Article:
Classroom Library Organization Ideas

This post explains how a veteran teacher finally figured our how to organize her classroom in a way that made it easy for her students to use and manage.

The classroom library plays an important role. This page will explain how to organize a classroom library. As a veteran teacher, I have experimented with setting up and organizing my books in many ways before finding the best way to organize them. Read on to see how I set up my classroom library in a way that truly works!

When I think back to my first “library”, I have to laugh. If I didn’t laugh, I would cry. It was nothing more than a milk crate with some books the teacher I took over for left behind. I was young. It was my first job. I had just relocated from Boston to sunny Florida and could barely afford Ramen Noodles for dinner, much less books to stock a classroom library. Instead, I checked out TONS of books from the public library each and every week. I have such vivid images of driving around every Saturday morning with a stack of books several feet high on the passenger seat of my 2 seater Miata convertible.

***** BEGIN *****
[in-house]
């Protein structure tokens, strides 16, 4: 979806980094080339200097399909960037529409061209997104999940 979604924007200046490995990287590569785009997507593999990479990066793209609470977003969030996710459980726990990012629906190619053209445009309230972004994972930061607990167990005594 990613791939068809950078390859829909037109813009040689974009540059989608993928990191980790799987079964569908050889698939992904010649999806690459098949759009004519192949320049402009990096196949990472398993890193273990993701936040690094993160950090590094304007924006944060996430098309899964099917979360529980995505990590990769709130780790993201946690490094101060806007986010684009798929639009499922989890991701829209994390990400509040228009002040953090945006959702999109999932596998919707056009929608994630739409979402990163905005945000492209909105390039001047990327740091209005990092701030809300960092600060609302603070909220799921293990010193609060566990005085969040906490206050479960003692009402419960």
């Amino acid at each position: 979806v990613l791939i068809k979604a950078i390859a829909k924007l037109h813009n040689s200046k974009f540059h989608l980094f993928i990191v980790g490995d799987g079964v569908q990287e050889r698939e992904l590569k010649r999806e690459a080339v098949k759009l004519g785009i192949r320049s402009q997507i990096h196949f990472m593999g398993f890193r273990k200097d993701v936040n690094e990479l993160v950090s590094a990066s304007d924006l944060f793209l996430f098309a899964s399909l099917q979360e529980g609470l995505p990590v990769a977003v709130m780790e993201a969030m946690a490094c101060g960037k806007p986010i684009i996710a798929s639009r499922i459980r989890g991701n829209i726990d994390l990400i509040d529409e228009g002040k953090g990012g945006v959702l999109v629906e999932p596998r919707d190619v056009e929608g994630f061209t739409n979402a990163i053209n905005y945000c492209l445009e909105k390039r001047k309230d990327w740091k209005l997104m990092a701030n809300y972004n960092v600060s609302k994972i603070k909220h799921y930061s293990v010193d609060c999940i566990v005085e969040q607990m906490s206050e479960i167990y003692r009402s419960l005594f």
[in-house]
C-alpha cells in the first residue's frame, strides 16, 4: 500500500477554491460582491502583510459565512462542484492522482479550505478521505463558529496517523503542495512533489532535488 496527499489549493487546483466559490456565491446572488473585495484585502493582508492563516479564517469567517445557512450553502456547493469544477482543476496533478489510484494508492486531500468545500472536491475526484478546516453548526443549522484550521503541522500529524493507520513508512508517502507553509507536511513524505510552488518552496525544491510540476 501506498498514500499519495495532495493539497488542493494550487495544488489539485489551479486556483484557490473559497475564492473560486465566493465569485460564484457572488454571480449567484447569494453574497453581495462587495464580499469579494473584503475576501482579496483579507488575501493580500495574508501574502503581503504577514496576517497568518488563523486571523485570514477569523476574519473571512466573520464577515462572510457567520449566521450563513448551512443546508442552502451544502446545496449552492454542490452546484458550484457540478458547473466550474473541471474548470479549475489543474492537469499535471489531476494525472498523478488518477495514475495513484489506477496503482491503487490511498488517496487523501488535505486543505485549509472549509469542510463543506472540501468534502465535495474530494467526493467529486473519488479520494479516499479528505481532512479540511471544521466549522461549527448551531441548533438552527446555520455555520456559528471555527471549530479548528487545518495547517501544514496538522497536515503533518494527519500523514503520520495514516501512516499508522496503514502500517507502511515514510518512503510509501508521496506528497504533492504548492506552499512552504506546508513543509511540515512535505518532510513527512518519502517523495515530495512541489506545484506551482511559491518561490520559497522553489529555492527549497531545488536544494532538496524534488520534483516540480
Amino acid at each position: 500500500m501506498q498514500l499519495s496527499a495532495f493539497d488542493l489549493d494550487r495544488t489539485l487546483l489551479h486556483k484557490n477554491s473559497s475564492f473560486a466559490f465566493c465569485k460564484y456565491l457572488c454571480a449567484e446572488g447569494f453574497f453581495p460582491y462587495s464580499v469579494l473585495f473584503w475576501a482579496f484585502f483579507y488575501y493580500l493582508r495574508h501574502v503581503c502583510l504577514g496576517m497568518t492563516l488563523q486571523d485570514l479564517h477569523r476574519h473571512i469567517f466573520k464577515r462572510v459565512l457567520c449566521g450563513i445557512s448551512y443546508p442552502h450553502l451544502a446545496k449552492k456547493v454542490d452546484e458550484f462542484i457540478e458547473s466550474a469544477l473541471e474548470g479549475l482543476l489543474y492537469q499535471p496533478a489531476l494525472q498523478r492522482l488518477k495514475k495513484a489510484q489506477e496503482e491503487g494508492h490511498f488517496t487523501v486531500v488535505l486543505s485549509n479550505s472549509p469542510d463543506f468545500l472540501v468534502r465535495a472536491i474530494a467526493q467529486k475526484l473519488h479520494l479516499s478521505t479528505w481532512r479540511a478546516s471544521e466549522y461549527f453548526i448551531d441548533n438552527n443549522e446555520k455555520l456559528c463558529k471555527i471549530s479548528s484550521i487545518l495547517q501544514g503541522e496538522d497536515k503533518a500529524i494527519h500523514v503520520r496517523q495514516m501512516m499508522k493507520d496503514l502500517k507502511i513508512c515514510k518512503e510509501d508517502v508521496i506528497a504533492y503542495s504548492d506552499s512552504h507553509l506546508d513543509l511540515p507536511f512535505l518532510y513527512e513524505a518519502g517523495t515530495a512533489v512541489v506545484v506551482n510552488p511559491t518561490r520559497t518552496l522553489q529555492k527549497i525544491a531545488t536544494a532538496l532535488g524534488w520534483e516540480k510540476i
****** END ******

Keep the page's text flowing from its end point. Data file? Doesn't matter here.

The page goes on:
But you know what?

My kids devoured those books. Mondays were super exciting because they knew there would be new books available and that they would need to take advantage of them quickly because they would soon be returned to and re-shelved at the Winter Park Public Library.

Over the years, my library grew and grew and GREW. It grew to thousands of titles. There were books for all levels and books for all seasons. That was the good news. The bad news was that it meant I had thousands of books to organize and manage.

And as much as I love me a good organizational project, it became daunting. I spent many a summer day sorting, leveling, categorizing, and labeling. Then school would start and I would need to teach my elaborate system to my new friends as part of our procedures and routines. But, I noticed that while I had a very full, well-organized library, it wasn’t being used to it’s full potential.

Why Some Classroom Libraries Don't Work